“Nonwovens continue to proliferate in the automobile because they’re often a cost-effective solution that are typically lighter weight than other materials,” says Jim Porterfield, vice president, Sales & Marketing, AJ Nonwovens. “For example, in some applications they replace compression molded materials, and in substrates they might replace rigid plastic materials. Nonwovens are used in a variety of different applications many times because of a cost/performance/light weighting type of need.”
Freudenberg Performance Materials, one of the top nonwovens producers in the world, expects the growth of electric and hydrogen fuel cell vehicles to boost growth for nonwovens as the materials fulfill lots of new requirements of electric and hydrogen fuel cell vehicles. “Nonwovens are perfect for applications in electric vehicles due to light-weight, design requirements and recyclability,” says Dr. Frank Heislitz, CEO, Freudenberg Performance Materials. “Nonwovens offer new high-performance technologies for application areas around battery and fuel cell e.g., gas diffusion layers.”
In recent years automakers such as General Motors (GM) and Ford Motor Company have announced tens of billions of dollars in investments to increase production of EVs and AVs in the U.S. Meanwhile, in October, Hyundai Motor Group Metaplant America (HMGMA) broke ground on a new manufacturing plant at its Bryan County Mega site in Georgia. The $5.54 billion investment by the company and its affiliate suppliers includes plans to produce a diverse range of Hyundai, Genesis and Kia EVs and a new battery manufacturing facility. HMGMA will create more than 8,100 jobs over the next few years as it aims to establish a stable supply chain for EV battery and other EV components in the U.S. market. HMGMA’s new smart factory is expected to begin commercial production in the first half of 2025.
For GM, maker of Buick, Cadillac, GMC and Chevrolet vehicles, floor carpet, trunk trim, headliner and limited seating applications are common areas where nonwoven constructions are used for customer-facing parts. According to Heather Scalf, GM senior global design lead for Color and Trim Development, there are advantages and disadvantages to using nonwoven materials in certain applications.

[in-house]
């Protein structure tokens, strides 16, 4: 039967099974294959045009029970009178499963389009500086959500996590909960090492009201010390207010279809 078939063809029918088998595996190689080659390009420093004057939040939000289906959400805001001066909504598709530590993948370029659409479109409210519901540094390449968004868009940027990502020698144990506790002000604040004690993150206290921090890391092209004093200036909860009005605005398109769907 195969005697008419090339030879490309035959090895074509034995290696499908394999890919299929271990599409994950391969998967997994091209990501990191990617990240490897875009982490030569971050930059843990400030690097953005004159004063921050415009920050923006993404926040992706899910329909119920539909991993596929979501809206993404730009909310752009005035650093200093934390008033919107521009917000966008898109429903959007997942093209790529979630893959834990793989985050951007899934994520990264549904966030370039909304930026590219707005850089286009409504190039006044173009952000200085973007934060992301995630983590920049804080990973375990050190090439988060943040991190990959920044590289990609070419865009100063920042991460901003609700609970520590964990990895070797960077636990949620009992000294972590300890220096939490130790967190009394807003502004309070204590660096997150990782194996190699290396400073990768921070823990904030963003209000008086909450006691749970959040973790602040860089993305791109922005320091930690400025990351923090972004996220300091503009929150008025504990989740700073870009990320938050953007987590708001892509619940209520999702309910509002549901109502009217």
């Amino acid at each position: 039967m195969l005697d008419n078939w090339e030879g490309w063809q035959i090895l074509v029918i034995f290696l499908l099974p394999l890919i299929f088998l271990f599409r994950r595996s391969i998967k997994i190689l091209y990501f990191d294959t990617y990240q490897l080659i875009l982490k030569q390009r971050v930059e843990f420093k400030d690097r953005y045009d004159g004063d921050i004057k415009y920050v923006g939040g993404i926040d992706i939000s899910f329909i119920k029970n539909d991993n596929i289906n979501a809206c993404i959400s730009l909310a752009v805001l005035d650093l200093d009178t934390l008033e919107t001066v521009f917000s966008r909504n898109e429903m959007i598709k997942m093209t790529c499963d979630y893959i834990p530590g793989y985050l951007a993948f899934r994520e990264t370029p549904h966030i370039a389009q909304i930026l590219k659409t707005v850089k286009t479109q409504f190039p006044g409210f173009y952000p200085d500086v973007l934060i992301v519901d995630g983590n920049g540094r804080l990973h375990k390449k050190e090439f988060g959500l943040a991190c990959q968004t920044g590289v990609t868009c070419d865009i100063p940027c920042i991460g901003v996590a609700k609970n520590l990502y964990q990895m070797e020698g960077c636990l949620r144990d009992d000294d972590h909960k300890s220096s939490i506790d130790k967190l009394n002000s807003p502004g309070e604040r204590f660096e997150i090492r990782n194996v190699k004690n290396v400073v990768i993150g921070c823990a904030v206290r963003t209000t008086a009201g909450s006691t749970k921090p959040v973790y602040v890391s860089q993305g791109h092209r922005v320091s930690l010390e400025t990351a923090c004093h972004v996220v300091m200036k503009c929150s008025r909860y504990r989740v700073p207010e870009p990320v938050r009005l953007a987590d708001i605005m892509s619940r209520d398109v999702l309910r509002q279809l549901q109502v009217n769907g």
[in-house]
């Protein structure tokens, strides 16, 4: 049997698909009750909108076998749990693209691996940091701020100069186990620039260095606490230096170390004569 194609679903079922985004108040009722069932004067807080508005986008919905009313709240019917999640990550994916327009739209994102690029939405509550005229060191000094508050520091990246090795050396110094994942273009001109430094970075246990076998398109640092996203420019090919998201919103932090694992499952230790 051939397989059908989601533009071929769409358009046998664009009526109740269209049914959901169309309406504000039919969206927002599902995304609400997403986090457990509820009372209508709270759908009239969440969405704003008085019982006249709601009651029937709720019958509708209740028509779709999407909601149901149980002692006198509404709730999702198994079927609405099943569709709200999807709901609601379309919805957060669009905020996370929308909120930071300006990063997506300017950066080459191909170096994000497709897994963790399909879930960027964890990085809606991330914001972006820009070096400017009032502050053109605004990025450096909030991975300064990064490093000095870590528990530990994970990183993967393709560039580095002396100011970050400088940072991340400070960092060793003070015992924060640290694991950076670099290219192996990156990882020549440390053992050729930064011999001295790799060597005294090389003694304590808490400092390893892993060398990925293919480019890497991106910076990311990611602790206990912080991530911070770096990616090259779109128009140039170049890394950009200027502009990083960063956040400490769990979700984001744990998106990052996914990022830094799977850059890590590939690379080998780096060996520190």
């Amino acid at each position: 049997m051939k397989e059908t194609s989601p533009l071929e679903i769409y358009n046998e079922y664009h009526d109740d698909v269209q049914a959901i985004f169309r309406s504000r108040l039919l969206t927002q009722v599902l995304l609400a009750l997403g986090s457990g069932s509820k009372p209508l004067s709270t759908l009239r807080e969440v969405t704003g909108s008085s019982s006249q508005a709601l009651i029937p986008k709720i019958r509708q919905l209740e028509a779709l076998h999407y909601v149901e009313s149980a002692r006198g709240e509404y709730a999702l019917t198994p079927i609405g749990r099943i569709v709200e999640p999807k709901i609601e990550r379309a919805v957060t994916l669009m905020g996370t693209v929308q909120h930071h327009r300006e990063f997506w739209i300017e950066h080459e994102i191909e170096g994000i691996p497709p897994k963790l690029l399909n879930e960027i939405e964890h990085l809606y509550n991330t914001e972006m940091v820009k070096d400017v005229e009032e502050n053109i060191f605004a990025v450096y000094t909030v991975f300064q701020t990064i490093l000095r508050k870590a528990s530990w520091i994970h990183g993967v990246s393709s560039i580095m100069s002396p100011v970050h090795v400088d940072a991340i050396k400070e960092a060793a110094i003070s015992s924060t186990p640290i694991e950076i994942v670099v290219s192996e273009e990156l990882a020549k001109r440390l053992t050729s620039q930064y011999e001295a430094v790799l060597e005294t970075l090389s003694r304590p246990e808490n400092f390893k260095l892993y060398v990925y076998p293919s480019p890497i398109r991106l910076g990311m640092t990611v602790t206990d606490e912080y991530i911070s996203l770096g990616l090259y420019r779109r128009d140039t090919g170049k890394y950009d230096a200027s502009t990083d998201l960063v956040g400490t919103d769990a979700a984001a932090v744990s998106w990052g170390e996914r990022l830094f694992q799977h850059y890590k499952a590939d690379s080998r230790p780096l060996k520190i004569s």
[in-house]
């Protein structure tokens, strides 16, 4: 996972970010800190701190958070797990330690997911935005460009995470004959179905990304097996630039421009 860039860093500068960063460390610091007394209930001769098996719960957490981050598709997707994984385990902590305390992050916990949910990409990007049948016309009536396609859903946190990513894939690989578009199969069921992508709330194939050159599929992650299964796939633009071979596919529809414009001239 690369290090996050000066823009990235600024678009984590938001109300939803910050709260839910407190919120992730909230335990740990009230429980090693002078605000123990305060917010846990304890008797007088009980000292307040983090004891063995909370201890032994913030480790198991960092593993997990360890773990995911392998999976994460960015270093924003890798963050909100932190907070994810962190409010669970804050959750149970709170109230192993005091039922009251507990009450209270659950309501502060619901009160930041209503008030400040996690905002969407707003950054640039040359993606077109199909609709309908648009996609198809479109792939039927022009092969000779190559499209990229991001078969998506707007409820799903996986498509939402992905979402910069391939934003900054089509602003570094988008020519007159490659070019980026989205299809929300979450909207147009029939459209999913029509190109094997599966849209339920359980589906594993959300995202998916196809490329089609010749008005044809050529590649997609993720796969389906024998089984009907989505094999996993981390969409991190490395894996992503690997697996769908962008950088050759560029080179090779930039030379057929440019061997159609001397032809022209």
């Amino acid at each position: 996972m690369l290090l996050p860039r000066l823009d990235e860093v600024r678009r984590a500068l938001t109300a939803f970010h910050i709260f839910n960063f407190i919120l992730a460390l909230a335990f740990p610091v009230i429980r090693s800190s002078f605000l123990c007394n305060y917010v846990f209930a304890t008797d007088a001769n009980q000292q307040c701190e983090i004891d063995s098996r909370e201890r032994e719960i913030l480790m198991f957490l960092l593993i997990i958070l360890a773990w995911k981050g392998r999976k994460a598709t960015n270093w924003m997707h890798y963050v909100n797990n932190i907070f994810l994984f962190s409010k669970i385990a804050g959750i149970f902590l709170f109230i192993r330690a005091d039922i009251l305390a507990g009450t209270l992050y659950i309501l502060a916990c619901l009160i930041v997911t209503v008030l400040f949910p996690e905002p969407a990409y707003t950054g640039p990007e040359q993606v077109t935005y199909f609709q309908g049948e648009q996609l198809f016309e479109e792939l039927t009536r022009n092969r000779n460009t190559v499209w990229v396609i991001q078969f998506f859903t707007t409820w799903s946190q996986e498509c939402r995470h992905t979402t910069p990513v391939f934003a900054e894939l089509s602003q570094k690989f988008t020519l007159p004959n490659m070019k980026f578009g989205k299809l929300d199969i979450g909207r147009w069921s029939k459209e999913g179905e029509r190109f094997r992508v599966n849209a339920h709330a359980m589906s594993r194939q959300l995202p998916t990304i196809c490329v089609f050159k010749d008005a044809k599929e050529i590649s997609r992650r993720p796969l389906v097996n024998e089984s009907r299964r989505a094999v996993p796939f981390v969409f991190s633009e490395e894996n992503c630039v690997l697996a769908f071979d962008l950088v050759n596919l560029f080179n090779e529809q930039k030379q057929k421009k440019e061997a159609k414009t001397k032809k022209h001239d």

“A main advantage of a nonwoven is the lower cost compared to knit and tufted constructions that are used in the same applications, but it is more difficult to manufacture and tend to not be as durable as woven or tufted constructions, limiting placement and usage,” she says. “Nonwoven constructions are inherently easier to have a higher amount of recycled content because of the nature of the construction and how it’s made. [Also, a] nonwoven does not need a polyurethane foam backing on headliner applications, this contributes to a positive sustainability story.”
Nonwovens have improved in some areas like printing and embossing capability on headliner applications in the last decade, she adds, but they still have a disadvantage in appearance and durability compared to a knit construction. “That is why we see nonwovens more appropriate for certain applications and vehicle segments.”
From a visual perspective, Scalf says nonwovens are limited with design aesthetic capability and quality perception. “Usually, they’re very flat and monotone. Future advancements to improve the appearance and durability could make them more desirable and fitting for other vehicle segments,” she explains.
Among the reasons why GM might consider nonwovens for EVs, meanwhile, is the value it could offer to help bring more products in affordable segments and the construction’s ability to offer a higher amount of recycled content, she adds.
As the automotive market continues to grow, nonwovens producers are expressing confidence.
In March, AstenJohnson, a global textile manufacturer headquartered in Charleston, SC, announced it would build a new 220,000 square foot facility in Waco, TX; its eighth North American location.
The Waco plant will focus on nonwoven fabrics for growth markets including auto light-weighting and composite manufacturing. In addition to the startup of two state-of-the-art Dilo needlepunch lines, the Waco plant will be clean, air-conditioned, and will have a strong focus on sustainable business practices. Operations are expected to begin in the second quarter of 2023, with automotive products expected to be produced starting in the third quarter.
Meanwhile, in June, AstenJohnson announced the creation of a new division: AJ Nonwovens. AJ Nonwovens combines the previously acquired businesses Eagle Nonwovens in St. Louis, MO, and Foss Performance Materials in Hampton, NH.